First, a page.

10.15.2014
By Terry Flanagan

Celebrating Bond and Holmes

By May Zhee Lim, Markets Media Life Correspondent

Not many countries get to claim James Bond and Sherlock Holmes among their greatest exports to the world. Two major museums in London are honoring this fact with exhibitions that look at how the world’s most famous secret agent and detective have become permanent fixtures in our literary and cinematic imagination.

The first exhibit, ”Bond in Motion,” is doing just that with the largest official collection of James Bond vehicles. The displays housed at the London Film Museum are the real thing – not replicas, but the original vehicles used in the filming of all the James Bond movies. From the 1964 Aston Martin DB5 to the Honda off-road bike driven by Daniel Craig in Skyfall, the collection blends the timeless with the modern, capturing the 50-year history of the Bond legacy.

Bond in Motion

Bond in Motion. Image via London Film Museum

Also on display are classics like Goldfinger’s Rolls-Royce Phantom III and the Lotus Esprit S1, known for its submarine capabilities in The Spy Who Loved Me. Because modes of transport in the Bond movies are anything but predictable, the exhibit features aircrafts, boats, a jetpack, a crocodile replica submarine, even a Tuk Tuk Taxi that was part of a high-speed car chase in Octopussy. Bond fans will be thrilled to relive every action packed moment in the movies through these vehicles, which have defined the Bond franchise as much as Bond himself.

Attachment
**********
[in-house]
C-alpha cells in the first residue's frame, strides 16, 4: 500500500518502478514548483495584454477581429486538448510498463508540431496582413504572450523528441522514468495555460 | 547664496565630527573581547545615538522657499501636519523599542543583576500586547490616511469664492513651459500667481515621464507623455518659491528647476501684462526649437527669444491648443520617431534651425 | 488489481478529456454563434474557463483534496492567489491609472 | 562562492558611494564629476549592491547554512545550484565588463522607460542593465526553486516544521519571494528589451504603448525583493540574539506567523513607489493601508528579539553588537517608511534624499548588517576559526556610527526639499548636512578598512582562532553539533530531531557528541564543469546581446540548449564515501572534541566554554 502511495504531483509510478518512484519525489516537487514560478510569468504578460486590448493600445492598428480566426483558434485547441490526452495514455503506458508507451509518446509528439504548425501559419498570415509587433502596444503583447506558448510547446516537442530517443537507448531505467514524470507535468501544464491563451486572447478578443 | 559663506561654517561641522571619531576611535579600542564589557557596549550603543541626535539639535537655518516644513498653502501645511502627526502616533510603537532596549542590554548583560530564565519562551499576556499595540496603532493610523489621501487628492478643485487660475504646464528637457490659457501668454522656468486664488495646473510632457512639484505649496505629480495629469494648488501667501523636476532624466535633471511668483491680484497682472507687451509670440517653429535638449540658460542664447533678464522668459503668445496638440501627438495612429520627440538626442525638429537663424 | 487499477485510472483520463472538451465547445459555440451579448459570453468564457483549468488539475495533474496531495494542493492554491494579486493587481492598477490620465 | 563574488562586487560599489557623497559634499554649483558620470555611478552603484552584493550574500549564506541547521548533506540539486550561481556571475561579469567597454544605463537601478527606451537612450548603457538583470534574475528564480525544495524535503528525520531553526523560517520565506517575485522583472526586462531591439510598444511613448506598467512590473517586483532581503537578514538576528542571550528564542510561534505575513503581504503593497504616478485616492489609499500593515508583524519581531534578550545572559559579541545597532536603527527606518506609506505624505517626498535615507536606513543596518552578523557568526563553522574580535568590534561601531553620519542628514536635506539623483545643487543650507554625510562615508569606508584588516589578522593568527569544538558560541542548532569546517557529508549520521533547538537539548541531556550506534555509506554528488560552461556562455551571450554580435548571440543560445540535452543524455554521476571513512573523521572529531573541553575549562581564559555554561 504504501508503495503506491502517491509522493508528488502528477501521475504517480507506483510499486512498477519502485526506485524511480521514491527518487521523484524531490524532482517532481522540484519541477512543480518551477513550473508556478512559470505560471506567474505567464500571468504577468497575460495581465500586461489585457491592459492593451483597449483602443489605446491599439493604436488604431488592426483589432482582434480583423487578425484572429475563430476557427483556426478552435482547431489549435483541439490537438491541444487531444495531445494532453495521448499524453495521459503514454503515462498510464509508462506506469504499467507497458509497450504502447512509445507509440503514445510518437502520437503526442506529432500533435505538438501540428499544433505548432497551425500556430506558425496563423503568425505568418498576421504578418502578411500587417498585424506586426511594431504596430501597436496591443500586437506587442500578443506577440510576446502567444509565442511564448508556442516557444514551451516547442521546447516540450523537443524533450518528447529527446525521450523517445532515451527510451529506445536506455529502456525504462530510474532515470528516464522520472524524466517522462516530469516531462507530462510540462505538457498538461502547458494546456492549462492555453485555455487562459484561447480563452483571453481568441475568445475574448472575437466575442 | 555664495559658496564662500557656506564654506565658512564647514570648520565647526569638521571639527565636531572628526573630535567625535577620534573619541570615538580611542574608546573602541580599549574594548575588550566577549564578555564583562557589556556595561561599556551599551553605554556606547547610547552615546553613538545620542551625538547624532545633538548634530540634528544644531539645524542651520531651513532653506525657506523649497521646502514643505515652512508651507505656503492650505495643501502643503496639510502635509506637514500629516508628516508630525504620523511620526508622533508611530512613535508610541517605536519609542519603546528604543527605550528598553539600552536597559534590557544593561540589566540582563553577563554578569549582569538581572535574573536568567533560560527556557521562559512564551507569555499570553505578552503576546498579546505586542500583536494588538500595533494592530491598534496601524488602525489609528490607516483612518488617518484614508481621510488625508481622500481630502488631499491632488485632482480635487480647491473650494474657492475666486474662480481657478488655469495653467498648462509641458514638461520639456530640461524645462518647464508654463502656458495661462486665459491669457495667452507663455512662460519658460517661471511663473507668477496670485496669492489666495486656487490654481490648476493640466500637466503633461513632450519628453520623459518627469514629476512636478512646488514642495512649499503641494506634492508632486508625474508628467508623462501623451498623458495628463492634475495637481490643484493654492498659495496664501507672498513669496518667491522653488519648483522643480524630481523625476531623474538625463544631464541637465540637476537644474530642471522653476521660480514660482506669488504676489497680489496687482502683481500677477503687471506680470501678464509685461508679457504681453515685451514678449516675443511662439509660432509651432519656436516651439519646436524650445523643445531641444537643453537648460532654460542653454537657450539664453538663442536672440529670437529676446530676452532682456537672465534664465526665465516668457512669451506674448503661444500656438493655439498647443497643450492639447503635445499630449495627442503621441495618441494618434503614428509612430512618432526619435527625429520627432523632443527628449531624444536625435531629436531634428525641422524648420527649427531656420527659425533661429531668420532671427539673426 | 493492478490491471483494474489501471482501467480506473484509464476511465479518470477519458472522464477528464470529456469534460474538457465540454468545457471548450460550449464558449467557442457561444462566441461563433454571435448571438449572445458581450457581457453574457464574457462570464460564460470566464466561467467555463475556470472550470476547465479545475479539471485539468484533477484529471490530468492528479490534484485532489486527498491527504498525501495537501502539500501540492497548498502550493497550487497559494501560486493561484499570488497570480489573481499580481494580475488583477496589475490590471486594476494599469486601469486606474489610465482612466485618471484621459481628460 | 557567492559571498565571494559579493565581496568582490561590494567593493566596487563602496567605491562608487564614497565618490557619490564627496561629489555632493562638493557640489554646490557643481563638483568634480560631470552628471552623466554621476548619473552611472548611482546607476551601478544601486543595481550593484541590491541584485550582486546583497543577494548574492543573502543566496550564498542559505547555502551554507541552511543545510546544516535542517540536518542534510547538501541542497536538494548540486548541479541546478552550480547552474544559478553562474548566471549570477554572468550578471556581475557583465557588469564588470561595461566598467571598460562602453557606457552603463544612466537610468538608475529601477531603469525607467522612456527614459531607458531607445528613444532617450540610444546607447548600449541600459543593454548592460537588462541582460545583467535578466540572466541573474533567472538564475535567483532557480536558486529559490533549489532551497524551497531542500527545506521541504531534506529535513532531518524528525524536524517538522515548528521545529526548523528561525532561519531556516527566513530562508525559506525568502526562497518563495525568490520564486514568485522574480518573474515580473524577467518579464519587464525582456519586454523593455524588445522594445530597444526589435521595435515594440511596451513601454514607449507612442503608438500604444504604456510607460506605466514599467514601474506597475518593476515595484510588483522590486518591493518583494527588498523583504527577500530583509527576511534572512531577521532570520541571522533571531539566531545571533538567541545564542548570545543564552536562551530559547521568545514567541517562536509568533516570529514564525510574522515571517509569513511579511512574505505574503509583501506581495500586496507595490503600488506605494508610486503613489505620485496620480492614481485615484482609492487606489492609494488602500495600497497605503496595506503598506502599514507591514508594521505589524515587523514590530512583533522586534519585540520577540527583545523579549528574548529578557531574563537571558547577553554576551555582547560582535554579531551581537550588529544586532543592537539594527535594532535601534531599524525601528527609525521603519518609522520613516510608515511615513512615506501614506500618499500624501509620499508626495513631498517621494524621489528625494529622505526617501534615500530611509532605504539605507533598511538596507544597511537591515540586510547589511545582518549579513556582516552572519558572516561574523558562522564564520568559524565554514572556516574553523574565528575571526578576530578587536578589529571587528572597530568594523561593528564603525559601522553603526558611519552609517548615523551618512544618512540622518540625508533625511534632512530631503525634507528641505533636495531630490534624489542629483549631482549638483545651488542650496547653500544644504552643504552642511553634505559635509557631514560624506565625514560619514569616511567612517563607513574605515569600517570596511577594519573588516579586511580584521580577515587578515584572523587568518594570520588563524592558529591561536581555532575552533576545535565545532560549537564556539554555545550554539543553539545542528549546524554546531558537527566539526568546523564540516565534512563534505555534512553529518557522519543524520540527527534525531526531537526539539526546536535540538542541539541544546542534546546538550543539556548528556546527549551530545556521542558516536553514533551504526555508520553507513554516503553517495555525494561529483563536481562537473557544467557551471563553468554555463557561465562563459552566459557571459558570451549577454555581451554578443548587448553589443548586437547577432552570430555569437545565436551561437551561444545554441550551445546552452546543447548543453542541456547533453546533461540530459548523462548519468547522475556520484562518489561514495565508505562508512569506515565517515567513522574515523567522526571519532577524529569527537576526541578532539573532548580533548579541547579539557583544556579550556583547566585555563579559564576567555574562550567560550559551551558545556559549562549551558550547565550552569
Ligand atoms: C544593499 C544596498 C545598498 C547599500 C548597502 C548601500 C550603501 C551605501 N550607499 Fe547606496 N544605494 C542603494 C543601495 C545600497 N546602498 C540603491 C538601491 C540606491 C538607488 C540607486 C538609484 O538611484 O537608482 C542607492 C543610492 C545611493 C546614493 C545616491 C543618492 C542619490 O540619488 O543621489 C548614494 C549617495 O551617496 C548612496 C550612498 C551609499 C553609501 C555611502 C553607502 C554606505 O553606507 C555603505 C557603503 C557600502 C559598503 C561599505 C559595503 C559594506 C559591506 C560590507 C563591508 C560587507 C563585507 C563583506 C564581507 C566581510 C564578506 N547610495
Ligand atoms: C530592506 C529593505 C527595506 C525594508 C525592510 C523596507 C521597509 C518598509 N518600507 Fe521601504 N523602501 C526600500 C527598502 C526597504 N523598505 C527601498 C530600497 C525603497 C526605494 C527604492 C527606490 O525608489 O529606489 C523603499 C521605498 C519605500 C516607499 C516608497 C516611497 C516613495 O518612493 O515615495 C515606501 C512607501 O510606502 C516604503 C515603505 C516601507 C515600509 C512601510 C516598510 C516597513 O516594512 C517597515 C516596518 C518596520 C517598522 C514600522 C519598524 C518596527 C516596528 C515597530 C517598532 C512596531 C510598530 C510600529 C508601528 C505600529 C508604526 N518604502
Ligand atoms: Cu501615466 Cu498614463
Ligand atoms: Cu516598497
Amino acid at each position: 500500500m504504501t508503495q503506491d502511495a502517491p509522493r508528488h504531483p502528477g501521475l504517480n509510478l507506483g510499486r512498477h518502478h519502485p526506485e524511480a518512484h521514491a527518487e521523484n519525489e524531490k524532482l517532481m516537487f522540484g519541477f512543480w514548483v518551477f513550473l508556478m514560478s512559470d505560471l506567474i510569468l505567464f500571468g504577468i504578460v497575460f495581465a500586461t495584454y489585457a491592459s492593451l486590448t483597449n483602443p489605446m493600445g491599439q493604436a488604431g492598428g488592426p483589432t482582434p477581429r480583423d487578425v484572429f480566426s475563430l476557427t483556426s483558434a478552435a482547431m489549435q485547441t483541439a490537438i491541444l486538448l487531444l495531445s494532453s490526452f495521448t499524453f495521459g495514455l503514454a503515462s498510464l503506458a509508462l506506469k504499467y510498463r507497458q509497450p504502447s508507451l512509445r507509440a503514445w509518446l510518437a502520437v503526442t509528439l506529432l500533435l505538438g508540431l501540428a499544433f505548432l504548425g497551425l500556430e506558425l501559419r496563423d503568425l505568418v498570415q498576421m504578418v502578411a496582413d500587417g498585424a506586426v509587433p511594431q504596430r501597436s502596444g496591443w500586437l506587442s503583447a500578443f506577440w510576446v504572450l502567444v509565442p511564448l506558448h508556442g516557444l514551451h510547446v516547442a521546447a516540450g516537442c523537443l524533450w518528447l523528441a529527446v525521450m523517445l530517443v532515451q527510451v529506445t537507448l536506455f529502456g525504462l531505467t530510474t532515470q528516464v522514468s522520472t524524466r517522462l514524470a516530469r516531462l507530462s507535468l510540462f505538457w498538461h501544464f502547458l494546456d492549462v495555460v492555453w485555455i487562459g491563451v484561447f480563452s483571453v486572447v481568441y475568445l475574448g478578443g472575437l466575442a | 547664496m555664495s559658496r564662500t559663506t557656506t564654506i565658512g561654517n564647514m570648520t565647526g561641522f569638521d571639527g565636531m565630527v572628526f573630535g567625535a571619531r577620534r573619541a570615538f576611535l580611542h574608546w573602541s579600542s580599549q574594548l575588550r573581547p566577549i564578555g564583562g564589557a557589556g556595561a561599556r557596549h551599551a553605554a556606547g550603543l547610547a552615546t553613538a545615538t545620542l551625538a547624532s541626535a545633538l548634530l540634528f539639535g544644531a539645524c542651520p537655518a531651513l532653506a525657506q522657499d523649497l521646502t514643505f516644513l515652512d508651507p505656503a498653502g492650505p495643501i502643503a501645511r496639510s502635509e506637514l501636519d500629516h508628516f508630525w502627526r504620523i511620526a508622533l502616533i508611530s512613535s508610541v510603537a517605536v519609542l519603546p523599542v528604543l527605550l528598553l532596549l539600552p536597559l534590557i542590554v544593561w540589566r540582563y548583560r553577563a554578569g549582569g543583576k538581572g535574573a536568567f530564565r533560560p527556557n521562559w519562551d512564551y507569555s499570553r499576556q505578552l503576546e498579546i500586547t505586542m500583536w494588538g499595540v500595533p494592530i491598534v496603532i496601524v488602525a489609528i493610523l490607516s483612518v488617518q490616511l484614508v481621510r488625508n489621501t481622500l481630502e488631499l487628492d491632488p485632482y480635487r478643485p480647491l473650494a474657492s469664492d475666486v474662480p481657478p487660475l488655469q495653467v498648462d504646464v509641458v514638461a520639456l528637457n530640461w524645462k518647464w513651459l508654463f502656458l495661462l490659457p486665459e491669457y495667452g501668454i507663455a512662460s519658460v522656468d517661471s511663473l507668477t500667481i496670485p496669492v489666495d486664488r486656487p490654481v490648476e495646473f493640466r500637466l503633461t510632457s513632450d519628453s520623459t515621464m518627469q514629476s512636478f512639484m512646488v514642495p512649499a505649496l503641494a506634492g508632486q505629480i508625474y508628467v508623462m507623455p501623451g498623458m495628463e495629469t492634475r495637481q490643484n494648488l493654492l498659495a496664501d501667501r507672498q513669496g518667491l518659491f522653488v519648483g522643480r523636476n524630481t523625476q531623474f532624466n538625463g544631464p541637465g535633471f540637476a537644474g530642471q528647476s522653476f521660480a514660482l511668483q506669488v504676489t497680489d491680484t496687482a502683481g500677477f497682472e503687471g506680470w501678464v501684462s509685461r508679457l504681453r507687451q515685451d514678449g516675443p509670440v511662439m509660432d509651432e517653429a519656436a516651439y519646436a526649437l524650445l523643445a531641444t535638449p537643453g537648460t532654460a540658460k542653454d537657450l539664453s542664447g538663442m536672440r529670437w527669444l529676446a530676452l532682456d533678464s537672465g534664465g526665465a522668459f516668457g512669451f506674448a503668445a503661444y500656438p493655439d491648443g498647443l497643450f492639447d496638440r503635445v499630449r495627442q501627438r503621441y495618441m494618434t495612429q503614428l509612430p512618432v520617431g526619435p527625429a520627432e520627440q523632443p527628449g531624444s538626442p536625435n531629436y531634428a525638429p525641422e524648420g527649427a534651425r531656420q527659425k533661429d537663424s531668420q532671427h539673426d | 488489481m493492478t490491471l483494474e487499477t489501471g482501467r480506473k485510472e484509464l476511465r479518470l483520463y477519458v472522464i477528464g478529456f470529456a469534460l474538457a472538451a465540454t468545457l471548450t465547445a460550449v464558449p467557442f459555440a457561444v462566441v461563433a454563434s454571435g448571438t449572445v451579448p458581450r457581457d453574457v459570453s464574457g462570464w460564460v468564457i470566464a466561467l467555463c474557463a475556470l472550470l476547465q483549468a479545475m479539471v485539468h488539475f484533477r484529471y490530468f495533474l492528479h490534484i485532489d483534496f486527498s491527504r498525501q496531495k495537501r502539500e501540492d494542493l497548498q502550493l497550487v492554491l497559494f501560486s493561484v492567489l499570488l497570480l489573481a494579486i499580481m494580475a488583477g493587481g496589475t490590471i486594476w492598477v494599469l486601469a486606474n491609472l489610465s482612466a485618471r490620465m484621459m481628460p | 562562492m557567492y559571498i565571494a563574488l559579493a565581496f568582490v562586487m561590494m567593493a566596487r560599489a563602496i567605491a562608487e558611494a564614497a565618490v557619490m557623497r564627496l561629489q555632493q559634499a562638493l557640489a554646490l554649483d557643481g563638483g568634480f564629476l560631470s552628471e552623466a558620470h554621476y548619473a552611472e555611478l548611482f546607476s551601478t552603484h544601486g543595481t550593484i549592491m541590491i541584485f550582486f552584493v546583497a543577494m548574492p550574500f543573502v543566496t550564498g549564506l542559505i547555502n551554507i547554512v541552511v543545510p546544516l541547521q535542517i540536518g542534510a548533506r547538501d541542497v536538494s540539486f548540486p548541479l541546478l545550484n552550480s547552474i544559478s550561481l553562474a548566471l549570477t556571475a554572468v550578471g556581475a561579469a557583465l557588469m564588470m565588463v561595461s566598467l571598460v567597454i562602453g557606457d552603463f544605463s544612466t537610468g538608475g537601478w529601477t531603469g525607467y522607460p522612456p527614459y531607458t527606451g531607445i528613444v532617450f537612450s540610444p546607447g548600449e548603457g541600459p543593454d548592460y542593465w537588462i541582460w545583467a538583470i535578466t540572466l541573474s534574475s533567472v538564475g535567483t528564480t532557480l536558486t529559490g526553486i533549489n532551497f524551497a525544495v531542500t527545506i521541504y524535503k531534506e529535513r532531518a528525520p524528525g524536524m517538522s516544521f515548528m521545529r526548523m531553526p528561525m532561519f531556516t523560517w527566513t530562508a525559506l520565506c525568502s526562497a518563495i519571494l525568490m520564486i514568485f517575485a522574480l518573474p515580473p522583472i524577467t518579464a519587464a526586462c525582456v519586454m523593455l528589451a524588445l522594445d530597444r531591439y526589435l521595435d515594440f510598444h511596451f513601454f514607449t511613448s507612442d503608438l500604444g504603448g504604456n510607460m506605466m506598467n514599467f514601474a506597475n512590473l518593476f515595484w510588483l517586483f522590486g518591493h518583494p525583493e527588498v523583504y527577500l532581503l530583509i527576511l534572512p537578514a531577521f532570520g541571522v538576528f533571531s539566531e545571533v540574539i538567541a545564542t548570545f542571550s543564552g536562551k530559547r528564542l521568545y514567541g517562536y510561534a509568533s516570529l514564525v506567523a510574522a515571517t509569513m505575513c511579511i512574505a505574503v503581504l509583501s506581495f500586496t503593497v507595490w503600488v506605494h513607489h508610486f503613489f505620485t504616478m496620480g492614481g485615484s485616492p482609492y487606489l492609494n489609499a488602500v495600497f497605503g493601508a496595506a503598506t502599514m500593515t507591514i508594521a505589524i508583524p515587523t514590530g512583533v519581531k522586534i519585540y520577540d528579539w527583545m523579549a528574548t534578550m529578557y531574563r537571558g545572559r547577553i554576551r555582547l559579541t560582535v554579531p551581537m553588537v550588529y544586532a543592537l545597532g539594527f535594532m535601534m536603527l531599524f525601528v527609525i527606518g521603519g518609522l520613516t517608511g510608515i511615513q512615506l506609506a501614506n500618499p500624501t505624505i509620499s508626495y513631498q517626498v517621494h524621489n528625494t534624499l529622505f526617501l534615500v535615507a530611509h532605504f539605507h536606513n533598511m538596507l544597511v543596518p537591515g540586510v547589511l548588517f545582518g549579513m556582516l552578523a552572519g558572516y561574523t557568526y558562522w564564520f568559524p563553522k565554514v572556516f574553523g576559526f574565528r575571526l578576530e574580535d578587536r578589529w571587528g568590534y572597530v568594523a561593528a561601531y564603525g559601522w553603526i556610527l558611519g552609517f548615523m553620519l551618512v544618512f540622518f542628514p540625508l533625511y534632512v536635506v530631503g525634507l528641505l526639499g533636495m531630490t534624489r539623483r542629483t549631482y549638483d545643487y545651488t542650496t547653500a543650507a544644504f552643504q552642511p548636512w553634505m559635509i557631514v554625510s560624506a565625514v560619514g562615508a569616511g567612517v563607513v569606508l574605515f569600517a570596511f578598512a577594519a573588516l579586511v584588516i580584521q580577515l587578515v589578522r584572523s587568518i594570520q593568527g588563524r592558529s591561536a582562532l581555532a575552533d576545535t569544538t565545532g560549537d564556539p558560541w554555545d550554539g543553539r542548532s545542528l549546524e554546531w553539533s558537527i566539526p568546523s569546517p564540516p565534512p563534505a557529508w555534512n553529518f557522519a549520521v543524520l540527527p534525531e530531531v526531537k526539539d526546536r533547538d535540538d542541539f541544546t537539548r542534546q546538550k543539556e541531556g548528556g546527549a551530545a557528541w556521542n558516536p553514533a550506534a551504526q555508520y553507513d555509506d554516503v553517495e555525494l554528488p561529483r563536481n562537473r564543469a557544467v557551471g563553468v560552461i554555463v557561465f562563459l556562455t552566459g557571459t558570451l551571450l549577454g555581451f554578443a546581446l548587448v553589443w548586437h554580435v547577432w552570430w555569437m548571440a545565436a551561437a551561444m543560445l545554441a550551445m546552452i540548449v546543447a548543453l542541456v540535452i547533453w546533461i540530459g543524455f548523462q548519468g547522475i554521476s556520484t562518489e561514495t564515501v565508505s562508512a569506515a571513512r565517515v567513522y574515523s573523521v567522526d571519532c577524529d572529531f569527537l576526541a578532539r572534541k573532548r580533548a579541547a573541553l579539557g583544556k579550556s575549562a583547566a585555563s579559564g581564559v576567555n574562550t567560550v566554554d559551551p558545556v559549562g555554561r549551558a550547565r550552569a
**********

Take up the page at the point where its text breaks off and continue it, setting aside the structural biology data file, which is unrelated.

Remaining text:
Victorian expert Alex Turner is the curator of the Sherlock Holmes exhibit. Image via visitlondon.com

Victorian expert Alex Turner is the curator of the Sherlock Holmes exhibit. Image via visitlondon.com

Turning an investigative eye onto our beloved mystery solver, the Sherlock Holmes exhibit at the Museum of London is all about the life and psychology of Arthur Conan Doyle’s character. Dubbed “The Man Who Never Lived And Will Never Die,” Holmes may be a fictional person, but his lasting impression on generations of readers and audience is undeniable. Through early film, photography, paintings, manuscripts, and other original artifacts, the exhibit explores Holmes’ relationship with London, the backdrop for many of Doyle’s stories.
The exhibit also aims to recreate Victorian London for museum visitors, allowing fans to inhabit Sherlock’s London in all its sights and sounds, if only for a brief moment. The exhibit will be on view from October 17, 2014 to April 12, 2015.

Featured image via Flickr/Airwolfhound under creative commons

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